Researchers are assessing a program that connects prostate cancer patients and their loved ones with prostate cancer survivors and caregivers.
Survival rates for prostate cancer patients are high, but a diagnosis often comes with life-changing decisions and consequences for men and their loved ones. A new joint research study on peer navigation could give more prostate cancer patients, as well as their support system, the opportunity to be paired with a prostate cancer survivor or caregiver who can provide emotional and informational support.
“A diagnosis of prostate cancer is emotionally laden, and many patients may feel unsure or uncomfortable about discussing their treatment options, feelings or symptoms before and after treatment,” says study lead and Vancouver Coastal Health Research Institute affiliated researcher, Dr. Arminée Kazanjian.
Kazanjian’s research examines the True North (TrueNTH) Peer Navigation Program—created and funded by the Movember charity—in a Vancouver, BC context. The study assesses the program’s effectiveness as an additional support mechanism for prostate cancer patients and their loved ones and caregivers.
“Patients may wonder about side effects from medication or surgery, such as incontinence, and how that can affect their lives,” says Kazanjian.
“Talking to someone who has been through a similar experience can help ease concerns.”
The Peer Navigation Program starts with training prostate cancer survivors and caregivers on how to be volunteer peer navigators, explains Kazanjian. After completing six weeks of learning such things as communication and helping skills, along with about ethical, privacy and confidentiality considerations, peer navigators are given a profile on the TrueNTH web portal.
Prostate cancer patients and their loved ones can browse profiles to determine the best match based on their unique circumstances and needs, such as the type of prostate cancer or treatment a peer navigator has experienced. Once matched with a peer navigator, meetings are organized through web chats, over the phone or face-to-face, depending on the needs of the person.
“This program may well fill a significant gap in care, and our study will help determine the effectiveness of this novel approach in a Canadian setting.”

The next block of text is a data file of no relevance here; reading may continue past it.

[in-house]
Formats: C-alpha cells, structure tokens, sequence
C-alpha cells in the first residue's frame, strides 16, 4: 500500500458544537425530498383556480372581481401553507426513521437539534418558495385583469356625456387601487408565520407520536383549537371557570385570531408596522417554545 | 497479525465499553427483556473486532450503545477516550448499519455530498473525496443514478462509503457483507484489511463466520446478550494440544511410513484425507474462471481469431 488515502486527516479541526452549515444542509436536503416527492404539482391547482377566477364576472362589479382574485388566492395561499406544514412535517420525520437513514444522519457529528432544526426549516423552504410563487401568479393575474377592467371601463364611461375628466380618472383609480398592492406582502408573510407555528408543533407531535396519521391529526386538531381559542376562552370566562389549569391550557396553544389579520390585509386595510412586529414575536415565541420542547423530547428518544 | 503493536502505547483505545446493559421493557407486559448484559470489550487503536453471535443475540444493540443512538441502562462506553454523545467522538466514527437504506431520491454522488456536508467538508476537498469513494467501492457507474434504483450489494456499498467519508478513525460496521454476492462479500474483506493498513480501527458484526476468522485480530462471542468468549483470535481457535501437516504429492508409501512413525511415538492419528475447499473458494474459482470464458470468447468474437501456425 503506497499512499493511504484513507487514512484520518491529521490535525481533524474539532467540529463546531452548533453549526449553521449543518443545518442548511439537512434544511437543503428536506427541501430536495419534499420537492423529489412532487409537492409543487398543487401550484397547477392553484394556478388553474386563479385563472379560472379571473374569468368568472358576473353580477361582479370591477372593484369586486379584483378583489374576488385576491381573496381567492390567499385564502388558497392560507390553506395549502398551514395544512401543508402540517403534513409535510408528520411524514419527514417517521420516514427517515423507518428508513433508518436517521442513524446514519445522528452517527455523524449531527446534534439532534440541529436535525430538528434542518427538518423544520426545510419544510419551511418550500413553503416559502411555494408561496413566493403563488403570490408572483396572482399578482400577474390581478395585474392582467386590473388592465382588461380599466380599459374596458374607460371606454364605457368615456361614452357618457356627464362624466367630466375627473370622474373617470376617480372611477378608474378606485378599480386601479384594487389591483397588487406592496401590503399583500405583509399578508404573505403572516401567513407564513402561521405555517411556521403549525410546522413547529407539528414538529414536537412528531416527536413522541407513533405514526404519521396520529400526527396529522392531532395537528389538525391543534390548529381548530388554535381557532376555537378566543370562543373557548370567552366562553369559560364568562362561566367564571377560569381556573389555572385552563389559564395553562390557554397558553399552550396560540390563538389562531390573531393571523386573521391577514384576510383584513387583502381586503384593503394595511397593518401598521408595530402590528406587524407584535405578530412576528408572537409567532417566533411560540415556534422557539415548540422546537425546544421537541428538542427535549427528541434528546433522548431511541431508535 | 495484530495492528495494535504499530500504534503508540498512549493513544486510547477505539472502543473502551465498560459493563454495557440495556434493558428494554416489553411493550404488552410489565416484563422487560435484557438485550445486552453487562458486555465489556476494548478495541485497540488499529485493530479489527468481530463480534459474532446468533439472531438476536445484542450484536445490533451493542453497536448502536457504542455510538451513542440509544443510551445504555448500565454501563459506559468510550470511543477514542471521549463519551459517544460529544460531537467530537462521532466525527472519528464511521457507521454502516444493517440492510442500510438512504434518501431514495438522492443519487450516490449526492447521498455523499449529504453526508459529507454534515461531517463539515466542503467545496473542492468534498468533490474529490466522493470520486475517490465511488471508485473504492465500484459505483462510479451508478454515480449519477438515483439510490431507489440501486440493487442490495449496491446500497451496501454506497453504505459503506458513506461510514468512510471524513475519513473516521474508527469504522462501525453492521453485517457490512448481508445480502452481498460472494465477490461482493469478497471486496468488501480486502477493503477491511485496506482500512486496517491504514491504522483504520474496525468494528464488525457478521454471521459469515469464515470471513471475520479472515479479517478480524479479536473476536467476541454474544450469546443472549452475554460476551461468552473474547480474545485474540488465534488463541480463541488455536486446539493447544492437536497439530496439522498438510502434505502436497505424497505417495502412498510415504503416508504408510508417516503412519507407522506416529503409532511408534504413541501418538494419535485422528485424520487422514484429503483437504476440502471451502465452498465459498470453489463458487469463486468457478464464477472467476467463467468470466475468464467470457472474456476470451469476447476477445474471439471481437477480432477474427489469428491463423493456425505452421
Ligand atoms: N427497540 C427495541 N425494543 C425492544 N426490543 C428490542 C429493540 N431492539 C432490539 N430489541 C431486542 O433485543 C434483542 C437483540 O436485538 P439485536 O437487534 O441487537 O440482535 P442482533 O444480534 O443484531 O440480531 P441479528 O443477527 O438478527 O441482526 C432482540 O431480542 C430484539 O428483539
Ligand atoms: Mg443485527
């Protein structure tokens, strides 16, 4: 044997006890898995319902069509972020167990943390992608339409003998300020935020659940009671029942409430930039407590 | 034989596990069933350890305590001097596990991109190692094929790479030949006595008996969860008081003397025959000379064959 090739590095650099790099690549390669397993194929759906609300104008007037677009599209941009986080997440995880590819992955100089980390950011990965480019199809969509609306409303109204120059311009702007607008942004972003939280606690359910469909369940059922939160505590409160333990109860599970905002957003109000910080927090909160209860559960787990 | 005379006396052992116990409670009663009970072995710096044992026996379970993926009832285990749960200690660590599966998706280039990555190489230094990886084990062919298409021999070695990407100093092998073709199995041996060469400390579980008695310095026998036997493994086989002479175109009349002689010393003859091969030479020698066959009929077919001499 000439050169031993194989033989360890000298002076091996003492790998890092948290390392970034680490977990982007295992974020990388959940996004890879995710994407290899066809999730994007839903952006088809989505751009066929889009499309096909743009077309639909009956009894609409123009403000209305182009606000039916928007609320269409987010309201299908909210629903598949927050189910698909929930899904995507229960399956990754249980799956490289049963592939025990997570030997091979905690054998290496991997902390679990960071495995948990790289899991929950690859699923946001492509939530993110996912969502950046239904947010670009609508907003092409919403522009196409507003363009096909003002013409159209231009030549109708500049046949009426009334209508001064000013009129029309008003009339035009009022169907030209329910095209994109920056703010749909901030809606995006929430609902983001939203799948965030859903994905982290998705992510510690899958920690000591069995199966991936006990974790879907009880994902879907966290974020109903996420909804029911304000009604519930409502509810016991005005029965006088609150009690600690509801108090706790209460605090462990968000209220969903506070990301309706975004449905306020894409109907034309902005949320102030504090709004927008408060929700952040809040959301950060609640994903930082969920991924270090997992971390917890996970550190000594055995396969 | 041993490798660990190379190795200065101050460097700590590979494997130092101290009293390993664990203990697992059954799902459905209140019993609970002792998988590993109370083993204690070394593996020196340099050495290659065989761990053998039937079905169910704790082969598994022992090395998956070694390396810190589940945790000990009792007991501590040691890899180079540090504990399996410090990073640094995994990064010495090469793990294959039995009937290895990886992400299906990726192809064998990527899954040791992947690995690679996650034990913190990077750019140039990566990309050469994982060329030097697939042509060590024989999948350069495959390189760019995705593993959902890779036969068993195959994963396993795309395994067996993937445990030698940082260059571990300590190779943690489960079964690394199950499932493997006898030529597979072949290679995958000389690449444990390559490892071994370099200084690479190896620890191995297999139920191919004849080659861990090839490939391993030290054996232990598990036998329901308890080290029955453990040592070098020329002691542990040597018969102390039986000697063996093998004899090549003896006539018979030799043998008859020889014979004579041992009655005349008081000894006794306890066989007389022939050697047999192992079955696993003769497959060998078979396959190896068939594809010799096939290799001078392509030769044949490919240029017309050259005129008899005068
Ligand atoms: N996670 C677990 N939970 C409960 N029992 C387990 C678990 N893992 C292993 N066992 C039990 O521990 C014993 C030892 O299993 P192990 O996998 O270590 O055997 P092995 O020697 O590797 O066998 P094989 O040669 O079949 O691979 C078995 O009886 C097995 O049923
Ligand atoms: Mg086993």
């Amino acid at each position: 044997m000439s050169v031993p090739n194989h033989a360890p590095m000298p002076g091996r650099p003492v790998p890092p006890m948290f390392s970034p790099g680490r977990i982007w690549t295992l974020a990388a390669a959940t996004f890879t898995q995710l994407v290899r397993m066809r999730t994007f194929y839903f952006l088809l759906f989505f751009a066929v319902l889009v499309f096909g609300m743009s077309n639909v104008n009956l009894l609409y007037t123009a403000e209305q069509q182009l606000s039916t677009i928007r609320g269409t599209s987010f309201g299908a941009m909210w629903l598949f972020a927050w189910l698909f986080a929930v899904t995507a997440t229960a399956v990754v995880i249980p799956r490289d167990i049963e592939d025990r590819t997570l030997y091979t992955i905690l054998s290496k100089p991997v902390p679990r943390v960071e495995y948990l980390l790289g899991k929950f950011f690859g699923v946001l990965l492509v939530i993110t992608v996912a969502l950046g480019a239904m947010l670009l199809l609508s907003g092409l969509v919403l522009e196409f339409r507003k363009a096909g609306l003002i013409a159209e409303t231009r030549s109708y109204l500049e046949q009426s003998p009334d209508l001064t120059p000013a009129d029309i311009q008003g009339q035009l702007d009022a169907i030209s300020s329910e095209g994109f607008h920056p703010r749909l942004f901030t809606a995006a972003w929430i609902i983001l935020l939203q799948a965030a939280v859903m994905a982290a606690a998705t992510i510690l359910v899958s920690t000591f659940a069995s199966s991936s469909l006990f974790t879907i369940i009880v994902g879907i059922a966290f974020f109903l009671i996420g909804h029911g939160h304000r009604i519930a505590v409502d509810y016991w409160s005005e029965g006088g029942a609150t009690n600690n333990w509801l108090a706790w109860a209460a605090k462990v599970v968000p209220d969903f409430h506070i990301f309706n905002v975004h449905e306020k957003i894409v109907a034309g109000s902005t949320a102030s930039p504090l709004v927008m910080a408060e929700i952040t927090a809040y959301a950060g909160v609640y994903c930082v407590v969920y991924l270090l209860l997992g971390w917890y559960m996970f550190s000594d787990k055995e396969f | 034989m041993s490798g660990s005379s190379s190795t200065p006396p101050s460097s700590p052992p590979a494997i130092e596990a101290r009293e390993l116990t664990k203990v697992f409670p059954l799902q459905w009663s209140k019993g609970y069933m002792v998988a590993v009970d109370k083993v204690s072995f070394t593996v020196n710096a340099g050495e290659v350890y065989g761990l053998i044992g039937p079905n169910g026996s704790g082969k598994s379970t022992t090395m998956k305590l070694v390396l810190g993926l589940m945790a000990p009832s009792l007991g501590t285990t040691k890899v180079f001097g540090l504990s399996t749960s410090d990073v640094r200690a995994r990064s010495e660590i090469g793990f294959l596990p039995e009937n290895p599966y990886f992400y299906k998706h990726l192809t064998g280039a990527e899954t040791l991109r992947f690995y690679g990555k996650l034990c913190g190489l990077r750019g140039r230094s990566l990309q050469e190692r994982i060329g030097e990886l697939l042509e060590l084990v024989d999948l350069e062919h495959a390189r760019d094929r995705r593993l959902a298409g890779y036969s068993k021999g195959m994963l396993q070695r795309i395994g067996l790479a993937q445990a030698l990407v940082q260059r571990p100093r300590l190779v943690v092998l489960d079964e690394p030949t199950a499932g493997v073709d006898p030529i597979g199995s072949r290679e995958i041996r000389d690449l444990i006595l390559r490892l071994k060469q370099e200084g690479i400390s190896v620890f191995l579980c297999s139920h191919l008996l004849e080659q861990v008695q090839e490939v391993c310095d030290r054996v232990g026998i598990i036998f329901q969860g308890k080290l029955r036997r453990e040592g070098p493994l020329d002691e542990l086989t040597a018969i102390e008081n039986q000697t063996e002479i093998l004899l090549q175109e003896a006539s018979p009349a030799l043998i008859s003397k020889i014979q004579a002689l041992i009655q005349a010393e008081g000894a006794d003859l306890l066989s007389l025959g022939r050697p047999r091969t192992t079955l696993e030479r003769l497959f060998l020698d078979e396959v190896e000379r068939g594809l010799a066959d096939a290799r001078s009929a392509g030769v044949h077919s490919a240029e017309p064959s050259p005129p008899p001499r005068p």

One-to-one support can open doors for people affected by prostate cancer
Around one in nine men will receive a prostate cancer diagnosis at some point in their lifetime1. Most men will go on to live for many years after a diagnosis; however, several may find it challenging to discuss their questions or concerns with nurses and doctors in clinical settings, notes Kazanjian.
Hear Kazanjian and other experts, as well as peer navigators, discuss the TrueNTH Peer Navigation Program in this video:
“Men are often less likely to want to talk about their prostate cancer with a nurse or in discussion groups, or even with a loved one,” she says. “This can lead to anxiety and depression, which can have a significant impact on the quality of life of patients, family members and caregivers.”
A one-to-one setting with a peer can ease anxiety and make it easier for patients and their supporters to open up about how they are feeling, states Kazanjian.
Over 30 prostate cancer patients or caregivers in Greater Vancouver have participated in Kazanjian’s study to-date, and recruitment has resumed after a hiatus due to COVID-19.
“Preliminary results show that more than half of study participants reported that the TrueNTH Peer Navigation Program either met or exceeded their expectations for support,” Kazanjian says.
“They saw tremendous value in being able to speak to someone whose direct, personal experience helped them anticipate and prepare for challenges encountered during their cancer journey.”